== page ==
Happy Birthday EV SSL Certificates!
Extended Validation SSL certificates are now a year old. They are experiencing constant growth and now make up 0.5% of valid commercial SSL certificates.
Netcraft reports that there were only 81 sites using EV SSL Certificates when they were surveyed at this time last year. There are now over 4,000. They also explained that growth will continue to increase due to the AutoUpdate of Internet Explorer to version 7 and the new version of Firefox.
For users of Windows Vista, Internet Explorer 7 turns the address bar green when a user visits a site which offers a valid EV SSL certificate, helping to boost consumer confidence in such sites and reduce fraud. By default, Windows XP users will not see the green address bar unless they install an optional Root Certificates Update, which will enable the use of EV SSL certificates.
In addition to the Internet Explorer 7 push, nightly builds of the Firefox web browser now also support EV SSL certificates, using the VeriSign EV root for testing purposes. Other EV SSL certificates are currently treated as conventional SSL certificates, although when Firefox 3 is ready to be released to the public, it is expected to have full support for all EV SSL certificates.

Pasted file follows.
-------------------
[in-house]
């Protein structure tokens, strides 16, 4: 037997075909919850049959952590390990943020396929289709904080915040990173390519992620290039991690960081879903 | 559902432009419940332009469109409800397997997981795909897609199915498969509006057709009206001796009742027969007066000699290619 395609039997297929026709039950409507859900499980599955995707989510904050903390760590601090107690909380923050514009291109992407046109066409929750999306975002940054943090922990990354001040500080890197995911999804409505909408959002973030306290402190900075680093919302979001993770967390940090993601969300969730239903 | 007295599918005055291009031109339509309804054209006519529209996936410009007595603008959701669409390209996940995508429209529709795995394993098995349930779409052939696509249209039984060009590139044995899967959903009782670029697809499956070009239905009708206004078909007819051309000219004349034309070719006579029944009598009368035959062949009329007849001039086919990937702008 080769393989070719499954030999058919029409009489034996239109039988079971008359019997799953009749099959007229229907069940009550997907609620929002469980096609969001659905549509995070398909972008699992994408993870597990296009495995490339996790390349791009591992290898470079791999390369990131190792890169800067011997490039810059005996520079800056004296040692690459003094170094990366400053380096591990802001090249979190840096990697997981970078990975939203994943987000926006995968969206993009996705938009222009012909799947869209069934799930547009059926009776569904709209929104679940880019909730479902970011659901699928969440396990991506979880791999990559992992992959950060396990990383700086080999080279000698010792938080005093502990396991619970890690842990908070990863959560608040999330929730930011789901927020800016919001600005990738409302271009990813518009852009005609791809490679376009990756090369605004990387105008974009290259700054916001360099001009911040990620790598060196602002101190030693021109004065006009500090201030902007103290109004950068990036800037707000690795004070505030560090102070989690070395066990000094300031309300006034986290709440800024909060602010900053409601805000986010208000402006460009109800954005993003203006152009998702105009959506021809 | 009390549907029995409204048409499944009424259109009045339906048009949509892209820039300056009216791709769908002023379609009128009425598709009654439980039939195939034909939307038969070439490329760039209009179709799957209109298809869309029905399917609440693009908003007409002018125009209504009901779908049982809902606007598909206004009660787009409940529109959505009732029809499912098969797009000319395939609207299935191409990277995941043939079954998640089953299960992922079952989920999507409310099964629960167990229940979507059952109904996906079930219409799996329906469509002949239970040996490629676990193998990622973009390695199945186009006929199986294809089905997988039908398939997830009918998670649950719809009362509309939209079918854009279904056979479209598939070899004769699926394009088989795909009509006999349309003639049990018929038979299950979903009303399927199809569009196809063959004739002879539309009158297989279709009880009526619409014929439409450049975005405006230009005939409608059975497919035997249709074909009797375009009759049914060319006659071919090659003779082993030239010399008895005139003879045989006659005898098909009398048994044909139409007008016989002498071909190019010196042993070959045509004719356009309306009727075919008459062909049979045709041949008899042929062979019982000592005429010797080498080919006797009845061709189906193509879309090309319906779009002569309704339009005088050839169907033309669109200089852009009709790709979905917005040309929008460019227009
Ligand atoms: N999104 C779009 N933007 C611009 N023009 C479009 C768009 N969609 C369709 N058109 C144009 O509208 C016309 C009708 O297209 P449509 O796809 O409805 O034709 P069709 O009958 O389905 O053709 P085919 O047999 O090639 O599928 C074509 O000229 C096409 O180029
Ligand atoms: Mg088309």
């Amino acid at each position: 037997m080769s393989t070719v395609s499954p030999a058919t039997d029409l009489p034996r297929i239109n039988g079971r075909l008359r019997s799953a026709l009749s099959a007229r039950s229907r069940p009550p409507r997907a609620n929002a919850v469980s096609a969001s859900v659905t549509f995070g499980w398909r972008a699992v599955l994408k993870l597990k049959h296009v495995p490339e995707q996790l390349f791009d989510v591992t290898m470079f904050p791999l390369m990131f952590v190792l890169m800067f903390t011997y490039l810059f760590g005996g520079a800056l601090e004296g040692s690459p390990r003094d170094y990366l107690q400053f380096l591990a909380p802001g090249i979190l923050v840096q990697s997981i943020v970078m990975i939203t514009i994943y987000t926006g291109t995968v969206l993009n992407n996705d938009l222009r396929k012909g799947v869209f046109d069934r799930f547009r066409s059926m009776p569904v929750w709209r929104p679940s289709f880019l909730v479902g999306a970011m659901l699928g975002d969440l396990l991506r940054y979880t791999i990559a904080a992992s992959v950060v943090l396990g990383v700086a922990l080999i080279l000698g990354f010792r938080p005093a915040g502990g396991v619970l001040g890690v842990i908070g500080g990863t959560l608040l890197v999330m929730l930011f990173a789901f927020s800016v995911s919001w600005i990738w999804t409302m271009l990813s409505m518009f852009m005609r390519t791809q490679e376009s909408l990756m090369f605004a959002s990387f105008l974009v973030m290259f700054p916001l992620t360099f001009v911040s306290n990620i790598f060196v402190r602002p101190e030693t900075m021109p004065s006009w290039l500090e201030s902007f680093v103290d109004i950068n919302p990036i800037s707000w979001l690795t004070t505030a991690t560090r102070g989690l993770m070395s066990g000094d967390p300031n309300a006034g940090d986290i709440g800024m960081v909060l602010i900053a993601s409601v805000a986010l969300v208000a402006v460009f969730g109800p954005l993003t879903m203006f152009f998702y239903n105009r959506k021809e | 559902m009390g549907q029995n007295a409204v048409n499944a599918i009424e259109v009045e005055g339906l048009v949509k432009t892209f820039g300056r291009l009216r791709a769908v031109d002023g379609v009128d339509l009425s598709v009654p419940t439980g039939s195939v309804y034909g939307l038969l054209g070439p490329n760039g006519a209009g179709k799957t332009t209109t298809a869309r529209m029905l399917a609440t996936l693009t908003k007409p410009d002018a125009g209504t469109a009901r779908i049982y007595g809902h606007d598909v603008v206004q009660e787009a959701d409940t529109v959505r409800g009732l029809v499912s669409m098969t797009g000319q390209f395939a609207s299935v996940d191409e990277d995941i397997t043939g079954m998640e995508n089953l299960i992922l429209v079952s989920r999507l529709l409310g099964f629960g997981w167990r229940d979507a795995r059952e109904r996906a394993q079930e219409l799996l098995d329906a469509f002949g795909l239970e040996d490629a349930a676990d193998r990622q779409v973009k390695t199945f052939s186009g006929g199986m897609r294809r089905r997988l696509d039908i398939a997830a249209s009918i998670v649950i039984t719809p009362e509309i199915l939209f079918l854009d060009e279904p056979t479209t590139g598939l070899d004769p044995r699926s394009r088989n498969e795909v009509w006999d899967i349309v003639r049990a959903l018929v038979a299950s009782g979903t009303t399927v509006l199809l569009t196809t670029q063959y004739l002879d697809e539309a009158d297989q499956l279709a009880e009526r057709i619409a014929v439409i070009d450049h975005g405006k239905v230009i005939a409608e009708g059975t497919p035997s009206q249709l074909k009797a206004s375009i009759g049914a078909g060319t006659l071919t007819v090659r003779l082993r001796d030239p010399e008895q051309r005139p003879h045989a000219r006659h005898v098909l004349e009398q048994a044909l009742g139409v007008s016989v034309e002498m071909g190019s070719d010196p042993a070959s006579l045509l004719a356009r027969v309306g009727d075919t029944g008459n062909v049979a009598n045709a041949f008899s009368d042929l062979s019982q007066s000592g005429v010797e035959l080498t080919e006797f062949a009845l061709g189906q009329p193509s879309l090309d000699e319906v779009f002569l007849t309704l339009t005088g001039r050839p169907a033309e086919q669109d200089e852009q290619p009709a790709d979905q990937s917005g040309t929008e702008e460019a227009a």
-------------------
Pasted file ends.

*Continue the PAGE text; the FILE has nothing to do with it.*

Larry Seltzer has also commented on the anniversary:
It's one year since the introduction of EV (Extended Validation) SSL certificates, and growth has been pretty good.
I remain skeptical of how much good EV-SSL does, but I'm sure it does some. And while there are lots of EV certs out there (for instance, I just saw one the other day buying checks from Checks In The Mail) other major sites like Bank of America still don't have them deployed.
Extended Validation SSL Certificates now 1 Year Old - [Netcraft]
Originally posted on Sun Feb 17, 2008